1966: Internally ventilated disc brakes

Effective cooling of the brakes is important in a high-performance vehicle – only then can they stably and repeatedly brake the car at high speeds. For this reason, Porsche introduced internally ventilated discs to the 911 S as early as 1966. These discs are double-walled so that air can circulate and frictional heat is reduced. Furthermore, the perforations also have the advantage that water spray is conducted away from the discs very quickly. To improve cooling even more, the disc brake systems on later 911 types also have ram air ducts that guide fresh air through channels onto the brake discs from the front – from openings in the spoiler. No other manufacturer invests so much expertise into the brake systems on their series production cars as Porsche. This is because no other manufacturer has as much experience from motor racing as Porsche. The reason being that Porsche has always developed the brake systems for its racing cars itself. The rewards for all this effort are not only brake systems that are extremely stable and therefore play their part in high-precision driving, the Porsche series production vehicles also always boast the shortest braking distances in their class – a significant safety benefit on public roads.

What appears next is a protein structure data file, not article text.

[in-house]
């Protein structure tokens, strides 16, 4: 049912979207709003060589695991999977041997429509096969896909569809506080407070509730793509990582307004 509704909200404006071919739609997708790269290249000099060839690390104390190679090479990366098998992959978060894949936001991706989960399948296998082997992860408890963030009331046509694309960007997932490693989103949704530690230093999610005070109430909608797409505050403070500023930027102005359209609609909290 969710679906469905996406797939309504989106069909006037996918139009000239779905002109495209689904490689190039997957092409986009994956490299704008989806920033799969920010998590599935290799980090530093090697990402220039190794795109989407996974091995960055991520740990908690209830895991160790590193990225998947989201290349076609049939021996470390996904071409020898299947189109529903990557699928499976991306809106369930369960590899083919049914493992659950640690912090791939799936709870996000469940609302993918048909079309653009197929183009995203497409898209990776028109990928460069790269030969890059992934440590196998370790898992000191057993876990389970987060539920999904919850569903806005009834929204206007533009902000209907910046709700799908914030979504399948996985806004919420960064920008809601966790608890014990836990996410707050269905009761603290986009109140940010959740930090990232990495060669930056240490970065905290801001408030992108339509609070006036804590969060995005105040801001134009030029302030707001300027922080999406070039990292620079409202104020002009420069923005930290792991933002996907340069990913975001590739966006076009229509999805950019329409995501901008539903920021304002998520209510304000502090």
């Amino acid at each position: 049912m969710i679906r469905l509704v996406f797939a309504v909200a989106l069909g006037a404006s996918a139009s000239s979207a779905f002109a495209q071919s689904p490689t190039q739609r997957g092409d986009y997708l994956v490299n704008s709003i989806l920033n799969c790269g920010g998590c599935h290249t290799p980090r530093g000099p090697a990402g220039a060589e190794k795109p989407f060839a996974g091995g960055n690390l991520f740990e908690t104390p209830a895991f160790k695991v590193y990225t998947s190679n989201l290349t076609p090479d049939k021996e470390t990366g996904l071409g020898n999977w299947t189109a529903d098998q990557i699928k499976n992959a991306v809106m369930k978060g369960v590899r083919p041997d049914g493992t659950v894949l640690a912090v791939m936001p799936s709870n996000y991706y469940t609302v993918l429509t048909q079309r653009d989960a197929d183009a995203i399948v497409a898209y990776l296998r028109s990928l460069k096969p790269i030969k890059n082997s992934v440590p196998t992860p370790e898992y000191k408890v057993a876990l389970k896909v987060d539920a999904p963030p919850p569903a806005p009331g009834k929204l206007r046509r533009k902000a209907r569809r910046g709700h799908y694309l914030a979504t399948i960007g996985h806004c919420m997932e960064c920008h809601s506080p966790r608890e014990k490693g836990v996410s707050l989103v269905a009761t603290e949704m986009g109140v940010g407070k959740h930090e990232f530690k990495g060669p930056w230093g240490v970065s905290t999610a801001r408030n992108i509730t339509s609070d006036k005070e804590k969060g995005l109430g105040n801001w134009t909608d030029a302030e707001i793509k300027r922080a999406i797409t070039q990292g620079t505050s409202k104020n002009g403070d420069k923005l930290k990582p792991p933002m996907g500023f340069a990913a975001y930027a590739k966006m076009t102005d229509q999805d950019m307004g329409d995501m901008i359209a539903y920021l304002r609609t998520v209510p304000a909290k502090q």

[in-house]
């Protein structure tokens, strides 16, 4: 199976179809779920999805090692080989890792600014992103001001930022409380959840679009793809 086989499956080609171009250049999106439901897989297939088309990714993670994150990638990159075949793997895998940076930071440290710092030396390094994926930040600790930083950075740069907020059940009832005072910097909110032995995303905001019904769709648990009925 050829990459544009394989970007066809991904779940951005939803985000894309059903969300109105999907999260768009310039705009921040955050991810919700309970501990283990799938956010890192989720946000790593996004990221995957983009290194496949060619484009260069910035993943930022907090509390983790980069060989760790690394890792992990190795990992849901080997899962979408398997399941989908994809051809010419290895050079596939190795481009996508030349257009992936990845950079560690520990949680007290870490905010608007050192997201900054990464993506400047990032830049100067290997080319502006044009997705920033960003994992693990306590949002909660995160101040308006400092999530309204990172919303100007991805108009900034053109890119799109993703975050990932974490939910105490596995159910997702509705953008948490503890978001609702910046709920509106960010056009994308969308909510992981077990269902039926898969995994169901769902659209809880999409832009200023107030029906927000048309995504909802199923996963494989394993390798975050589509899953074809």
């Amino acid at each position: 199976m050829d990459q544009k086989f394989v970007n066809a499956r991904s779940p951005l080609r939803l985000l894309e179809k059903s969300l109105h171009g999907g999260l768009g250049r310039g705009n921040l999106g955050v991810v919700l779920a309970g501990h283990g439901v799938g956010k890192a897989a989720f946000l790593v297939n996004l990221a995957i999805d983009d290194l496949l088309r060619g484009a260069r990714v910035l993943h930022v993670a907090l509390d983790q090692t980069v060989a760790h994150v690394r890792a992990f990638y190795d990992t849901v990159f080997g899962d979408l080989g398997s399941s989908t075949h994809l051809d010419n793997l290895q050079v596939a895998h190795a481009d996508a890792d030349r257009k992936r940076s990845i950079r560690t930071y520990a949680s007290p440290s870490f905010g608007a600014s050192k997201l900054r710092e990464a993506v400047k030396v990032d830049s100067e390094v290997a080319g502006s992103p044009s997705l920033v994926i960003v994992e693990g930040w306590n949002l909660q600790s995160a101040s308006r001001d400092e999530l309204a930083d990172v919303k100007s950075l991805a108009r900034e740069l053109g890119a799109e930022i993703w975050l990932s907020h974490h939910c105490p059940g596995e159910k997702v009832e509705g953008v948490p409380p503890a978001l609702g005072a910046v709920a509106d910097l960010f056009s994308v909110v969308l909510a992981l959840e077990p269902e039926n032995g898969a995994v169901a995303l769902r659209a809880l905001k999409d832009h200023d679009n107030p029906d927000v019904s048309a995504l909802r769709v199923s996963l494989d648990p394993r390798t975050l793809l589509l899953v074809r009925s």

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1972: Front and rear spoilers
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1965: Targa roll-over bar